Secret of the Non-Secret Troll

6:46 AM 09/02/2014

The Mystery of the Shutdown Scenario has seemingly been solved. For a week or so, Dem-sourced commentators (e.g. Ambinder, WaPo's Plum Line, the NYT) have been seriously promoting the idea that Republicans would force a government shutdown in response to a pre-election de facto Obama executive amnesty of illegal immigrants--a shutdown that would prove politically toxic to Republicans, given their poll ratings after the last shutdown. The scenario never made much sense: It would not only require Republicans to be suicidally stupid, it would require them to be suicidally stupid after 15 columns from left-leaning pundits telegraphing a Dem strategy of goading them into doing something suicidally stupid. Various key GOPs quickly denied any shutdown plans.

Is Executive Amnesty A Briar Patch?

12:18 AM 08/26/2014

Amne-geddon? Just between us, I've always had a  briar-patchy attitude ** toward the prospect of a major Obama unilateral illegal-immigrant amnesty. My thinking was this:

Nice Try, New Republic

6:29 PM 08/18/2014

TNR vs. NYT: New Republic's Danny Vinik takes issue with the New York Times' "prosecutorial discretion" defense of President Obama's rumored/threatened extension of executive protection (e.g., "deferred action") to millions of illegal immigrants. It's one thing to drop prosecutions on case by case basis, Vinik notes. It's another to exempt a whole category of people from any possibility that prosecutors may decide to come down on them -- that undermines the deterrent effect Congress presumably intended when it made some types of immigration unlawful. If a local county executive says "don't focus precious resources on drivers who aren't egregious speeders," you might drive a bit faster.  But you still don't know for sure that you won't get a ticket for going 66 in a 65 zone. But if the executive says "nobody under 70 will get a ticket" -- well, then real speed limit will become 70, when the lawmakers intended it to be 65.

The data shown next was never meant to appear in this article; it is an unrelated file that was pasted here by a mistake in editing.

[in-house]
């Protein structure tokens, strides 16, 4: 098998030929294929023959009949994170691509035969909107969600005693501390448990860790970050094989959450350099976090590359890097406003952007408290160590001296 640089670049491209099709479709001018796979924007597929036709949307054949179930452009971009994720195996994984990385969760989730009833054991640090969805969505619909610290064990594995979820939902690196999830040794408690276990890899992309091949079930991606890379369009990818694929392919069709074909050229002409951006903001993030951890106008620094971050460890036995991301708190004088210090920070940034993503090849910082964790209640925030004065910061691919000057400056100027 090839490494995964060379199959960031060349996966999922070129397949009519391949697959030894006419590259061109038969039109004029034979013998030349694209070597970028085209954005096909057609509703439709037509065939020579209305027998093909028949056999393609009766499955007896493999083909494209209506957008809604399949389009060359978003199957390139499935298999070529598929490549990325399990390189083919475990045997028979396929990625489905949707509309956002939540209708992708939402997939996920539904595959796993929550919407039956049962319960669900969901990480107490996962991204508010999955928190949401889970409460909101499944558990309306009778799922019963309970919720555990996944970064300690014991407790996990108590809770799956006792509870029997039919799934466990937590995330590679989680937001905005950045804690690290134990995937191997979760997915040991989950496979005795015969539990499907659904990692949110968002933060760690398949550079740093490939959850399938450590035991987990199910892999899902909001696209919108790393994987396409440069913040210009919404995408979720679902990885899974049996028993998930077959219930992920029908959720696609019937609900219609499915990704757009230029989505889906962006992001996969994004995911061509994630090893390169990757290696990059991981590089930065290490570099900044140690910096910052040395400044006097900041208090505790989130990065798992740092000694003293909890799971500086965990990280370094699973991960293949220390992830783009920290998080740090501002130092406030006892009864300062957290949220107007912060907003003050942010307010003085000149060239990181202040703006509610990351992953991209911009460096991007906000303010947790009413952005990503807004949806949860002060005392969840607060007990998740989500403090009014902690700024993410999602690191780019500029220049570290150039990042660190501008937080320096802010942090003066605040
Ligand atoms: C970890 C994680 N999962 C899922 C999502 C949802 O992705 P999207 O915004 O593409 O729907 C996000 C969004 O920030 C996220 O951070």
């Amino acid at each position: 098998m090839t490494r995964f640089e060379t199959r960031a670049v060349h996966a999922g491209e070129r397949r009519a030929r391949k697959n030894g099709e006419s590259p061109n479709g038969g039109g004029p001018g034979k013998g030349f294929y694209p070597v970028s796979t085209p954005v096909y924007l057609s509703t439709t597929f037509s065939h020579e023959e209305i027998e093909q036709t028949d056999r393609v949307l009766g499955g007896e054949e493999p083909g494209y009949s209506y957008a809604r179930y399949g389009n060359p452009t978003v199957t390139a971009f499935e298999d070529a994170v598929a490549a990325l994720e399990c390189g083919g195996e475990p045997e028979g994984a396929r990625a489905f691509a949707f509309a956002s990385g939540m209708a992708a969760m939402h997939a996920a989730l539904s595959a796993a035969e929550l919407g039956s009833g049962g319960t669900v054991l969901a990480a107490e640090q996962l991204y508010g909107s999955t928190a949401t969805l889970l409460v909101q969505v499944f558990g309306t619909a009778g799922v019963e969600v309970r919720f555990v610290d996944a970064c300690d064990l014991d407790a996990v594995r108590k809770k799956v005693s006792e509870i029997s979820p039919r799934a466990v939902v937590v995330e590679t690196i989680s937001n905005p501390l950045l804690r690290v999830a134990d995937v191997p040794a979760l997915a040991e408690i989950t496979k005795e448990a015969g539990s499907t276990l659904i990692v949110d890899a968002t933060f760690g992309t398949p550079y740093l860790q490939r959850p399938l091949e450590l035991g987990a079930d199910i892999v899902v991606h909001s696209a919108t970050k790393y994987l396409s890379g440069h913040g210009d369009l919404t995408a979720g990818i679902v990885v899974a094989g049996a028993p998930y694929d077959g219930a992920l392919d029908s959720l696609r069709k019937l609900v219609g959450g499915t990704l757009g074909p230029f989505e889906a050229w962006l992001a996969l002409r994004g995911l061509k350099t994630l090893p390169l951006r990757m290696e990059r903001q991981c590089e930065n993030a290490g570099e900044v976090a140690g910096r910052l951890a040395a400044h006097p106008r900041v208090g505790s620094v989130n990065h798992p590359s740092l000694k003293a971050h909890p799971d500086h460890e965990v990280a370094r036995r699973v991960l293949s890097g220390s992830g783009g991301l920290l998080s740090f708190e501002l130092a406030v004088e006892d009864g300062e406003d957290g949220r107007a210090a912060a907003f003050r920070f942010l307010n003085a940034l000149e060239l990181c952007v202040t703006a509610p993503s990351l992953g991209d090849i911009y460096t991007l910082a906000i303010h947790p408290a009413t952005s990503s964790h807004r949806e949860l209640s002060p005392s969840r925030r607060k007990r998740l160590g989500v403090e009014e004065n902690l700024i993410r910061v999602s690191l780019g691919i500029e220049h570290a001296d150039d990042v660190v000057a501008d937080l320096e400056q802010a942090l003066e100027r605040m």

Does Steve Scalise hate his caucus?

5:03 AM 08/07/2014

... or is it just his adviser who does? A day ago, Politico reported that incoming House GOP whip Rep. Steve Scalise uses the services of a Washington lobbyist, John Feehery, to help vet potential staffers. Ethical concerns were raised! (E.g.,  would Feehery, a former leadership aide, help hire people who would then owe him [duh] and maybe  help him gain access for his clients?)  A "non-story," tweeted a New York Times reporter. But the real story was buried on Feehery's blog. Scalise, it seems, has sought out the counsel of someone filled with a sophomoric rage against the Tea Party faction that forms one backbone of the GOP caucus Scalise aspires to help lead.  Here's a passage from Feehery's blog post,"The Tea Party Must Be Crushed" (I'm afraid the title gives it away):

Obama’s Corporatist Constitution

5:01 AM 08/04/2014

We got business, we got labor, we got evangelicals. You expect me to get Congress too? Like many others, I've been on the lookout for examples of corporatism -- the tendency to replace the formal individuated equality of the market, universal rights and democracy with rule by society's various big interest groups, exercising special privileges by virtue of their particular social role and cutting deals with each other (usually to protect themselves).**  Some examples of corporatism:  Special privileges for reporters (they're "society's eyes and ears"!) or big banks (they're "too big to fail"). Corporatism's acutely fascinating because it's insidious, anti-democratic, sclerotic and perhaps inevitable. (If a bank is too big to let fail, as arguably several are, then that bank will almost by definition be specially shielded from the Darwinian struggle the market. Those special privileges may come with special responsibilities, but that makes them more corporatist, not less.)